Something else Oak Island Associates | The Root Causes of Missed Forecasts

The Root Causes of Missed Forecasts

Why do only 33% of organizations “have a rigorous forecasting process that drives forecast accuracy”?

[1] The unfortunate answer is that while AI and other technologies are used to improve forecast accuracy, the underlying cause of forecasts missing their mark lie in the biggest variable any sales force faces – the behaviors of salespeople.

Below we list the three most harmful behaviors:

Sandbagging – Can you blame a top performing salesperson for withholding information on a deal until they are fairly certain the deal is going to happen?  Unfortunately this is the reality of many CRM systems, that top performers withhold deal information to avoid the scrutiny that comes with visibility.  Once a deal is in the pipeline for sales managers and sales leaders to see, it becomes fair game for those same managers and leaders to “chase” the status of the deal relentlessly, filling up top performers’ days with unending status reports and phone calls until the deal is either won or lost.

Pipeline and Sales Process are Different – In most cases we have analyzed, the way people sell (the sales process) is quite different than the CRM pipeline, both in terms of human behavior and in terms of stage definitions and probability.  In a recent case, where we objectively scored deals in a client’s pipeline, the difference in actual probability versus CRM stage-triggered probability was a full 42% higher. This meant that, even with the 20% “haircut” management traditionally gave all forecasts, the firm was forecasting a number that was off by 22%.When using our objective deal scoring methodology to create an objectively weighted forecast, the firm came within 5% of target versus being under by 15% from their carefully constructed forecast.  In 2019 this would have been the kind of offense that might have cost an CRO his or her job – in the second quarter of 2020 it might mean the firm would go from cash-flow positive to cash-flow negative, without adequate warning to put counter-measures in place.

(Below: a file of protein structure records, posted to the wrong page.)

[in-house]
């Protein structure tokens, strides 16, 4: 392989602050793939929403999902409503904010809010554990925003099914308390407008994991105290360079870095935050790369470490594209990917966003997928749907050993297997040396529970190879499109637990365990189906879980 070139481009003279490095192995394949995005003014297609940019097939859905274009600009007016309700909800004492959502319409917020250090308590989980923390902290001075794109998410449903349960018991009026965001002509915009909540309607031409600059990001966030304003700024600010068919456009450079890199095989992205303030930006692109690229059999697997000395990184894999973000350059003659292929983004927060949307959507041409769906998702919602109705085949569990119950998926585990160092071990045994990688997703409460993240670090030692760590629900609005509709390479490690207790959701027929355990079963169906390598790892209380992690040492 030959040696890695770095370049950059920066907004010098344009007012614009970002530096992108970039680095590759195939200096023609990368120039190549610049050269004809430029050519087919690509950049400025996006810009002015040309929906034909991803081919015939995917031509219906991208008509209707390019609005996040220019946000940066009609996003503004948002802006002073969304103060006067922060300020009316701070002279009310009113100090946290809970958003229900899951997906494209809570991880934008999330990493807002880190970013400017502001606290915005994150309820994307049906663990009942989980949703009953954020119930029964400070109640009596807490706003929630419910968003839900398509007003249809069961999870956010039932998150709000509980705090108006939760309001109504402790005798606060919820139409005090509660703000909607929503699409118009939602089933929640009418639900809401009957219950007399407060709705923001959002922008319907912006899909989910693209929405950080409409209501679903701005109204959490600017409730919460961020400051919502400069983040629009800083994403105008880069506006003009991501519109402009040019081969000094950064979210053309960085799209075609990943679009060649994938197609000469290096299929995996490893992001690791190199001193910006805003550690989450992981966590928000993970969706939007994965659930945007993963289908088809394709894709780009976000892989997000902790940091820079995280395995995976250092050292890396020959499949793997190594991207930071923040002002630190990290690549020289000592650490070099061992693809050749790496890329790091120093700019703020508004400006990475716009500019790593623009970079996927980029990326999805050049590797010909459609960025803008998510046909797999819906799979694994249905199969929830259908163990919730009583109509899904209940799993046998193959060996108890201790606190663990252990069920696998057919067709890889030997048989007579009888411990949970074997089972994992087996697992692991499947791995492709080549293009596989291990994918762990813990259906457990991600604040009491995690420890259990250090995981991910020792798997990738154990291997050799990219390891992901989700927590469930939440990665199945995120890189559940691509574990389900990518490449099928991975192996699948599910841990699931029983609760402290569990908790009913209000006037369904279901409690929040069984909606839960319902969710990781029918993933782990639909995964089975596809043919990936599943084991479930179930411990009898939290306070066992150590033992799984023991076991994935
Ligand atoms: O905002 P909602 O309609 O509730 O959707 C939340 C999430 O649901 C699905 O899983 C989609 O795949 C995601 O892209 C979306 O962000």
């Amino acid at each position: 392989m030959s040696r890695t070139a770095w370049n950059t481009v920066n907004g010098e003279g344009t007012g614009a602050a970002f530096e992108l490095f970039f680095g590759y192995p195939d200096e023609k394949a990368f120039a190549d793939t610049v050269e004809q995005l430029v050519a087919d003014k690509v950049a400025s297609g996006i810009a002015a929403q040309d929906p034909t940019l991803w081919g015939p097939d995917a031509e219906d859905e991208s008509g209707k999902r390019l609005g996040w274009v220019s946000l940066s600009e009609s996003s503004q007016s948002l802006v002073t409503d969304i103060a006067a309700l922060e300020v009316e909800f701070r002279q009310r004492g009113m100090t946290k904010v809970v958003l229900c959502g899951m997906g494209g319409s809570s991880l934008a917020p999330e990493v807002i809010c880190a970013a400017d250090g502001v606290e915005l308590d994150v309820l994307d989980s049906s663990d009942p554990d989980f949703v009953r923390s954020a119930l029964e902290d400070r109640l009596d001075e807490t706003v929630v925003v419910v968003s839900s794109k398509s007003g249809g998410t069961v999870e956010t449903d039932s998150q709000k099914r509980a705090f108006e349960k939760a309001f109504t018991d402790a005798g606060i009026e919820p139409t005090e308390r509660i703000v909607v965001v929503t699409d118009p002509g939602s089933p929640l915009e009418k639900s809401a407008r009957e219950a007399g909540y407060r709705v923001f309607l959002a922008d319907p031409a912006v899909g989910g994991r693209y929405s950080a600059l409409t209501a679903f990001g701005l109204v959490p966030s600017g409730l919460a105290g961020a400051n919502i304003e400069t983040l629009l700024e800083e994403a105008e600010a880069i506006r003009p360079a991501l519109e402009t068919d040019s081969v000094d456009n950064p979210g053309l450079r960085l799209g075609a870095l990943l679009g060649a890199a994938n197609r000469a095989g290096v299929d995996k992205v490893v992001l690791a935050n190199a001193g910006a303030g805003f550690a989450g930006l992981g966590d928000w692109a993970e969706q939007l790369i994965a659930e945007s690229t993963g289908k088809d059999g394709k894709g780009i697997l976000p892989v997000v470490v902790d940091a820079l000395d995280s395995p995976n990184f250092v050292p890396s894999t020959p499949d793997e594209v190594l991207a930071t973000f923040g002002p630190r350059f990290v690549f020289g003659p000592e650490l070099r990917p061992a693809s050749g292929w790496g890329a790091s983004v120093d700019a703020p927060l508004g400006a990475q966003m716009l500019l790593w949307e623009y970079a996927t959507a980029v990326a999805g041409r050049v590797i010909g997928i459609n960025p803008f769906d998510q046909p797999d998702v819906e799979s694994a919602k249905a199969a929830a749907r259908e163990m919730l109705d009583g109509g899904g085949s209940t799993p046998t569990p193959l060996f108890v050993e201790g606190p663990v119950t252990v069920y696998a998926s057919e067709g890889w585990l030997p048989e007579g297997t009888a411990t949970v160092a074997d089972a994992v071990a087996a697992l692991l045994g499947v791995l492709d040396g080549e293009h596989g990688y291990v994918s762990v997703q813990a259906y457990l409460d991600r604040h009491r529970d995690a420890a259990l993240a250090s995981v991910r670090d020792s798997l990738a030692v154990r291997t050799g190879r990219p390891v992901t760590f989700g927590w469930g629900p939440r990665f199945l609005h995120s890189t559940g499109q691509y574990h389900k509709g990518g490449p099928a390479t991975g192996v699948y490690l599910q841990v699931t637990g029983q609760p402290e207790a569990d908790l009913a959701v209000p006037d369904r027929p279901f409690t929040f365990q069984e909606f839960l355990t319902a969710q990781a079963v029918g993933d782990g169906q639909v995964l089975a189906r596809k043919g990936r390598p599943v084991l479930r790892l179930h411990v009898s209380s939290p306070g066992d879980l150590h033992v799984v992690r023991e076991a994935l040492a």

“Hope is Not a Strategy” – With proper credit to Rick Page, we don’t mean to steal his book title to make a point, but research by Daniel Kahneman and Amost Tversky[2] shows that people tend to be loss averse.  While most salespeople know when a deal is lost, they often fear, with some validity, admitting to a sales manager or to their peers, the reality of the situation.  Many times a deal will sit in the pipeline, and the forecast, long past a time when most of us would know that a stale deal is really a lost deal. The more “hope” you have in your pipeline, the more inaccurate your forecast.

We hate to say that you will recognize these behaviors, but it is almost certainly true that you would.

In the next article, we will look at some best practices to avoid these pitfalls, and give you line-of-sight into a real forecast.  Make no mistake, these best practices will give you an honest assessment, so if you want real information to manage your business, it will most certainly give you some valuable insights

[1] CSO Insights, 2019 Best-in-Class Sales Practices Study

[2] HBR, Sales Teams Aren’t Great at Forecasting